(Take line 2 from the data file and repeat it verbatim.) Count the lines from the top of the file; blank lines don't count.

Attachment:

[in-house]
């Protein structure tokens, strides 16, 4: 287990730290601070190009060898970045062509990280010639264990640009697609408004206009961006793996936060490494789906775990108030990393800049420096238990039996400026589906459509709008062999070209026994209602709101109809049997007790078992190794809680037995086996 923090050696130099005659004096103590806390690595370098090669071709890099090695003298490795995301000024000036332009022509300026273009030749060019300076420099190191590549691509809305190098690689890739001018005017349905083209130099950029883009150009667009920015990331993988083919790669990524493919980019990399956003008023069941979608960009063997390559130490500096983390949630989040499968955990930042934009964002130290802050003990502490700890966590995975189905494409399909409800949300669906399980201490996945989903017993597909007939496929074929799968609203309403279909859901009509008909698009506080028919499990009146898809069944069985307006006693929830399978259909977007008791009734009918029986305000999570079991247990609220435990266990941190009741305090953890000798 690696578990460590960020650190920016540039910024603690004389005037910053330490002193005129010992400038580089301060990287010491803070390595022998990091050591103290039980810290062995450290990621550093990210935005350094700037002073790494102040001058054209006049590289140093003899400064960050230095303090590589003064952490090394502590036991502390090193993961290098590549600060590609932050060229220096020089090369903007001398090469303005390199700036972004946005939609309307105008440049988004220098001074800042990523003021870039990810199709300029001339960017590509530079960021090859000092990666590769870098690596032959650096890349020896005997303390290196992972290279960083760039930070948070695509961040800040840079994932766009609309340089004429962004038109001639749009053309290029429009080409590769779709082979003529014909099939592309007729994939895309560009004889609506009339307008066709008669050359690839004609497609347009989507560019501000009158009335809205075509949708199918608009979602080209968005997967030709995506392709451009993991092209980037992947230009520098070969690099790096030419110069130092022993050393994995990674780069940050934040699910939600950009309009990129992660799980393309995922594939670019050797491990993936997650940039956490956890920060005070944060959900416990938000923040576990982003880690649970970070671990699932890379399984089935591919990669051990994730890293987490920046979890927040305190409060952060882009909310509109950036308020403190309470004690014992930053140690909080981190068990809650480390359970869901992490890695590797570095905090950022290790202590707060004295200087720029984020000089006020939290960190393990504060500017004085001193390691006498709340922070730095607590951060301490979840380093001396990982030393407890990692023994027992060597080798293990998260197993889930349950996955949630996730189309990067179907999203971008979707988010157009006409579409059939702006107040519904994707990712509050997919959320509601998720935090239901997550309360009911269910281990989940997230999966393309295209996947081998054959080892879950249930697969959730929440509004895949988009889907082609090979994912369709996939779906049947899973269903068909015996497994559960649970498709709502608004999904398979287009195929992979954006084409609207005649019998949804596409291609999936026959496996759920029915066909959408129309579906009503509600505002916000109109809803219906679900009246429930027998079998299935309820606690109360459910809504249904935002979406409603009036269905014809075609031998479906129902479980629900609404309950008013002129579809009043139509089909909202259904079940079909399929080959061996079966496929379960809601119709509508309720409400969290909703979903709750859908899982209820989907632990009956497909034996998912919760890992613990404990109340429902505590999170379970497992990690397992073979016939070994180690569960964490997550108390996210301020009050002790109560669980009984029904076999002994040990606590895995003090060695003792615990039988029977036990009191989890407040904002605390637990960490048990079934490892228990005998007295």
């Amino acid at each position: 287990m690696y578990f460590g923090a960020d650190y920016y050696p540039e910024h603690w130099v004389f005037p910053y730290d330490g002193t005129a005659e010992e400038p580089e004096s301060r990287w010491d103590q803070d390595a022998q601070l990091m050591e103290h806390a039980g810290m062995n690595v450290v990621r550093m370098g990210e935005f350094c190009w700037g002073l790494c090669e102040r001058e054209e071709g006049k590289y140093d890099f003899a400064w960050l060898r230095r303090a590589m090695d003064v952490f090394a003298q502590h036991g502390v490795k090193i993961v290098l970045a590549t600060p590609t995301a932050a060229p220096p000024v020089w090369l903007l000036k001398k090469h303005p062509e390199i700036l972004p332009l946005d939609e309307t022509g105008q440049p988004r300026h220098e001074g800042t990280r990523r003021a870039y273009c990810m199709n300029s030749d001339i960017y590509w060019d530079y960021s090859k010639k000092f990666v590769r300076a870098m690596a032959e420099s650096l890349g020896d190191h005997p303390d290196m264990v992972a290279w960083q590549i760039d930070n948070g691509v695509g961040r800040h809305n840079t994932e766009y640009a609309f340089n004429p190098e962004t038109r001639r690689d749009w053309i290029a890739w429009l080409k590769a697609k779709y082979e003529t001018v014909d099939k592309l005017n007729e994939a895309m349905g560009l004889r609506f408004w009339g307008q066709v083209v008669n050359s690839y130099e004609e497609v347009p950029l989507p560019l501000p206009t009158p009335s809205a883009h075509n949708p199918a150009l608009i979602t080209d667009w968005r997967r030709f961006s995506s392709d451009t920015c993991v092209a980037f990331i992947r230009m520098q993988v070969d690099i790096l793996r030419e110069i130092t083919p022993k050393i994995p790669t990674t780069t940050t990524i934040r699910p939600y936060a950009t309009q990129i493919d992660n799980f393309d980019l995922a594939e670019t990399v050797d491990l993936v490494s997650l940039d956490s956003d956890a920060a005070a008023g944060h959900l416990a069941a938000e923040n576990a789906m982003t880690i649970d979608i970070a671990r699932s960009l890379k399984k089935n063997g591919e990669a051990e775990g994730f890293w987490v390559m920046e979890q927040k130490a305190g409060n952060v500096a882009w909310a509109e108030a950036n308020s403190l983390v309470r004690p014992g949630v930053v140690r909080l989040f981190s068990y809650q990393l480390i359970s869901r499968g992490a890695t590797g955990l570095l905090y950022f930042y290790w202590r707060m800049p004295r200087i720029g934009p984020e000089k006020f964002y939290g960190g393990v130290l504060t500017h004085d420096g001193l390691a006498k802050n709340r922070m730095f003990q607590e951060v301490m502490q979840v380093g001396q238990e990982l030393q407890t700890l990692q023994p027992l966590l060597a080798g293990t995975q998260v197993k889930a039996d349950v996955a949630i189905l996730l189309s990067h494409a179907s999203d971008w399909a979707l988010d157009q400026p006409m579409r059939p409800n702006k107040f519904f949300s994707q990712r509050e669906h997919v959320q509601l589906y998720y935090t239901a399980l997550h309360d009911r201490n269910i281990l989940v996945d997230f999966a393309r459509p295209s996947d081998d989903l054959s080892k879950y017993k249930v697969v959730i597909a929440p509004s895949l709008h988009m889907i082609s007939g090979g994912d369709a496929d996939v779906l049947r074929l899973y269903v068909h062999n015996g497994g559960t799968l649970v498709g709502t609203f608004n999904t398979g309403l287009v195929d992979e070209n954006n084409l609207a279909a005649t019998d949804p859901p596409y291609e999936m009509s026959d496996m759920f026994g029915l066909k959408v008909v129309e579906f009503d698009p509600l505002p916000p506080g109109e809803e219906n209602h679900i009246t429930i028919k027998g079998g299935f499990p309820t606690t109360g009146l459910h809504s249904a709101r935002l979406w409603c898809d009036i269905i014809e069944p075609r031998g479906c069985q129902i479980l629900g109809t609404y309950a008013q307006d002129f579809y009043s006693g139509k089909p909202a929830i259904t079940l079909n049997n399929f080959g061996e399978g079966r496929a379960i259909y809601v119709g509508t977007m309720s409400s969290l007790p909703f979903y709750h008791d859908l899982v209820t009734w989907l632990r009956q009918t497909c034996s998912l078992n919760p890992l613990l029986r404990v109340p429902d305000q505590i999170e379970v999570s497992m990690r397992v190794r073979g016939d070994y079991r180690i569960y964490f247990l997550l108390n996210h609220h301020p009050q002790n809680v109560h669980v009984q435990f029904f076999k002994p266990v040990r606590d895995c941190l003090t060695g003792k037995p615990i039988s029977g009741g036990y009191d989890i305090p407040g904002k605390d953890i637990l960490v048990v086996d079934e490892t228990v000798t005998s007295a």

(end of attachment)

């Protein structure tokens, strides 16, 4: 287990730290601070190009060898970045062509990280010639264990640009697609408004206009961006793996936060490494789906775990108030990393800049420096238990039996400026589906459509709008062999070209026994209602709101109809049997007790078992190794809680037995086996 923090050696130099005659004096103590806390690595370098090669071709890099090695003298490795995301000024000036332009022509300026273009030749060019300076420099190191590549691509809305190098690689890739001018005017349905083209130099950029883009150009667009920015990331993988083919790669990524493919980019990399956003008023069941979608960009063997390559130490500096983390949630989040499968955990930042934009964002130290802050003990502490700890966590995975189905494409399909409800949300669906399980201490996945989903017993597909007939496929074929799968609203309403279909859901009509008909698009506080028919499990009146898809069944069985307006006693929830399978259909977007008791009734009918029986305000999570079991247990609220435990266990941190009741305090953890000798 690696578990460590960020650190920016540039910024603690004389005037910053330490002193005129010992400038580089301060990287010491803070390595022998990091050591103290039980810290062995450290990621550093990210935005350094700037002073790494102040001058054209006049590289140093003899400064960050230095303090590589003064952490090394502590036991502390090193993961290098590549600060590609932050060229220096020089090369903007001398090469303005390199700036972004946005939609309307105008440049988004220098001074800042990523003021870039990810199709300029001339960017590509530079960021090859000092990666590769870098690596032959650096890349020896005997303390290196992972290279960083760039930070948070695509961040800040840079994932766009609309340089004429962004038109001639749009053309290029429009080409590769779709082979003529014909099939592309007729994939895309560009004889609506009339307008066709008669050359690839004609497609347009989507560019501000009158009335809205075509949708199918608009979602080209968005997967030709995506392709451009993991092209980037992947230009520098070969690099790096030419110069130092022993050393994995990674780069940050934040699910939600950009309009990129992660799980393309995922594939670019050797491990993936997650940039956490956890920060005070944060959900416990938000923040576990982003880690649970970070671990699932890379399984089935591919990669051990994730890293987490920046979890927040305190409060952060882009909310509109950036308020403190309470004690014992930053140690909080981190068990809650480390359970869901992490890695590797570095905090950022290790202590707060004295200087720029984020000089006020939290960190393990504060500017004085001193390691006498709340922070730095607590951060301490979840380093001396990982030393407890990692023994027992060597080798293990998260197993889930349950996955949630996730189309990067179907999203971008979707988010157009006409579409059939702006107040519904994707990712509050997919959320509601998720935090239901997550309360009911269910281990989940997230999966393309295209996947081998054959080892879950249930697969959730929440509004895949988009889907082609090979994912369709996939779906049947899973269903068909015996497994559960649970498709709502608004999904398979287009195929992979954006084409609207005649019998949804596409291609999936026959496996759920029915066909959408129309579906009503509600505002916000109109809803219906679900009246429930027998079998299935309820606690109360459910809504249904935002979406409603009036269905014809075609031998479906129902479980629900609404309950008013002129579809009043139509089909909202259904079940079909399929080959061996079966496929379960809601119709509508309720409400969290909703979903709750859908899982209820989907632990009956497909034996998912919760890992613990404990109340429902505590999170379970497992990690397992073979016939070994180690569960964490997550108390996210301020009050002790109560669980009984029904076999002994040990606590895995003090060695003792615990039988029977036990009191989890407040904002605390637990960490048990079934490892228990005998007295």